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 September, 2006


 Bill Clinton erupts on Fox News' Chris Wallace

When the Boss Walks Into the Room

By Al Owens
To me, there are few things that provide clear truth. One of those things is that the boss is never a good person until they happen to walk into the room! During all other times, for many of their employees, they’re not much more than a distraction. Sometimes they even distract from the growing intra-office mini-coups being plotted against them.

The same can be said about our former presidents. For the better part of five years there's been this steady political murmur about Bill Clinton’s ineffective efforts to capture or kill Osama Bin Laden. But on Sunday morning, the boss walked into the room! He not only walked into it, he dominated it. Fox News host Chris Wallace (Fox News Sunday) felt the fury of a man who’d heard enough about his lack of concern about terrorism and the world’s chief terrorist during his two terms as president. And it was some of the best television I’ve seen in a long time.

The stage was set when Wallace asked the former president one question. “Why didn’t you do more, connect the dots and put them (al Qaeda) out of business?” The exchange that followed was priceless. Clinton placed Wallace into a verbal head lock and for a time he refused to let go. He freely admitted he’d failed to track down Bin Laden after he’d declared war on the United States. And then he said a lot more. He went into a finger wagging tirade that seemed to unnerve Wallace. Especially since Clinton accused conservatives, neo-conservatives and Wallace’s own Fox News employers of advancing the notion that he’d been too consumed with the Monica Lewinsky affair to face down the growing threat of terrorism.

Clinton went even further. He claimed that after he’d sent members of our military to Haiti and to Somalia, he’d been scolded by the same conservatives and neo-conservatives for being too adventurous. That the same people who frequently blame him for being ineffective, were the ones who blamed him for being overzealous at the time.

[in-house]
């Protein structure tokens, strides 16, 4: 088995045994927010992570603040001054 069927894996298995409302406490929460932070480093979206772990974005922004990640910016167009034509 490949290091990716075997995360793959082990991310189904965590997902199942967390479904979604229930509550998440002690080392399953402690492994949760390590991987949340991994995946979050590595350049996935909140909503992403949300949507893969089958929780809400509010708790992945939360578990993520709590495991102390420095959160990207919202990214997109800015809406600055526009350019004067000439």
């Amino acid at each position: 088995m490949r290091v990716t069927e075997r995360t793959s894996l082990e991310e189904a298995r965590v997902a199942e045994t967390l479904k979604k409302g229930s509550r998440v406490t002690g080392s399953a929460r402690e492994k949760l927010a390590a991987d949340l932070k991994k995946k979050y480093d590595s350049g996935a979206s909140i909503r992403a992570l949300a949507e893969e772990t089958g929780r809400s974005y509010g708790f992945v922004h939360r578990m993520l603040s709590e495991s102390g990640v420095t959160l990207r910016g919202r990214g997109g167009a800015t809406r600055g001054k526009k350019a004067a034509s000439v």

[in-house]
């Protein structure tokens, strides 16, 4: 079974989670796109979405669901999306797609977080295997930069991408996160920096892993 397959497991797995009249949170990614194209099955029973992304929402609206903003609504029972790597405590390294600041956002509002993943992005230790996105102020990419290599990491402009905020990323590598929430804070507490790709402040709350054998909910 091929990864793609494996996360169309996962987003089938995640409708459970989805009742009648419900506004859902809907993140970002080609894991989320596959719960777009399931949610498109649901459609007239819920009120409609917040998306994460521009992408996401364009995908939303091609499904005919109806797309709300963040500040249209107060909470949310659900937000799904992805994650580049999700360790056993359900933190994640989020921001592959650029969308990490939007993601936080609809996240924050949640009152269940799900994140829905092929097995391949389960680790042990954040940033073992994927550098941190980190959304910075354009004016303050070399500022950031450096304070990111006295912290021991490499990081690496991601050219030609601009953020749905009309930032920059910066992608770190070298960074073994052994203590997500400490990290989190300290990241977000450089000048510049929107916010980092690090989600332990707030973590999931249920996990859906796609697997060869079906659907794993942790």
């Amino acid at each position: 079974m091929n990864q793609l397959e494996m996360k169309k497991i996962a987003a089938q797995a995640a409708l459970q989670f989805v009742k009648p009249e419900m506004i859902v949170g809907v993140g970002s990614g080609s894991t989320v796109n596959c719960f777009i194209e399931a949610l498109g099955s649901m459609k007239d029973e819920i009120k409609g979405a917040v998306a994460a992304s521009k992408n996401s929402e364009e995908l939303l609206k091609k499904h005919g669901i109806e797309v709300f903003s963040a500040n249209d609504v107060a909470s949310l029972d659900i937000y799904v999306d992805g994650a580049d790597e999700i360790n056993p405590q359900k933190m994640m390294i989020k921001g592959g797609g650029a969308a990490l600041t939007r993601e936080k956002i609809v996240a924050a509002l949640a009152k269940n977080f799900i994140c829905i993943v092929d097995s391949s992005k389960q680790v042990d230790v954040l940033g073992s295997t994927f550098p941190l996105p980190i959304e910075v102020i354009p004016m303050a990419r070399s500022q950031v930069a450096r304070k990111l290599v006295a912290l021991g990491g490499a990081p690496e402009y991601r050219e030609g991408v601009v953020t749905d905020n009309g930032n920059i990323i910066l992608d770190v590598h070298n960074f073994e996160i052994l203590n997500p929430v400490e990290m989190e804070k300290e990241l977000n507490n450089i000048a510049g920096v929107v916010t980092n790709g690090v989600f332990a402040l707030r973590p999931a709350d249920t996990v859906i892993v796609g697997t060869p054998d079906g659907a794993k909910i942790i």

But one only needs to read old transcripts of the Bush/Gore debates of 2000 to find some validity in the former-president’s assertions. George W. Bush had repeatedly made claims that a Bush Administration wouldn’t engage in the same nation building exercises as the Clinton Administration had.

“If we don't have a clear vision of the military, if we don't stop extending our troops all around the world and nation building missions, then we're going to have a serious problem coming down the road, and I'm going to prevent that,” Bush proclaimed using the best conservative talking points available at the time. A theme he struck repeatedly when debating Al Gore during that 2000 campaign.

He had no idea at the time that the same nation building he and his political operatives seemed so free to show their disdain for, would become the hallmark of their own administration. It is no wonder Bill Clinton felt so free to announce to the American public on Sunday that he’d walked into the room. That he was as mad as hell and he wasn’t going to take it anymore. And he stopped short of making an even stronger point.

George W. Bush tries desperately to make the American public understand that building new schools in Iraq is just what this country needs to fight terror. Yet, when he waged his political campaign in 2000, he didn’t feel quite the same way. “Our military is meant to fight and win war. That's what it's meant to do. And when it gets overextended, morale drops.”

To some degree, I understood George Bush the presidential candidate’s antipathy regarding nation building. I just had no idea he was talking about this nation!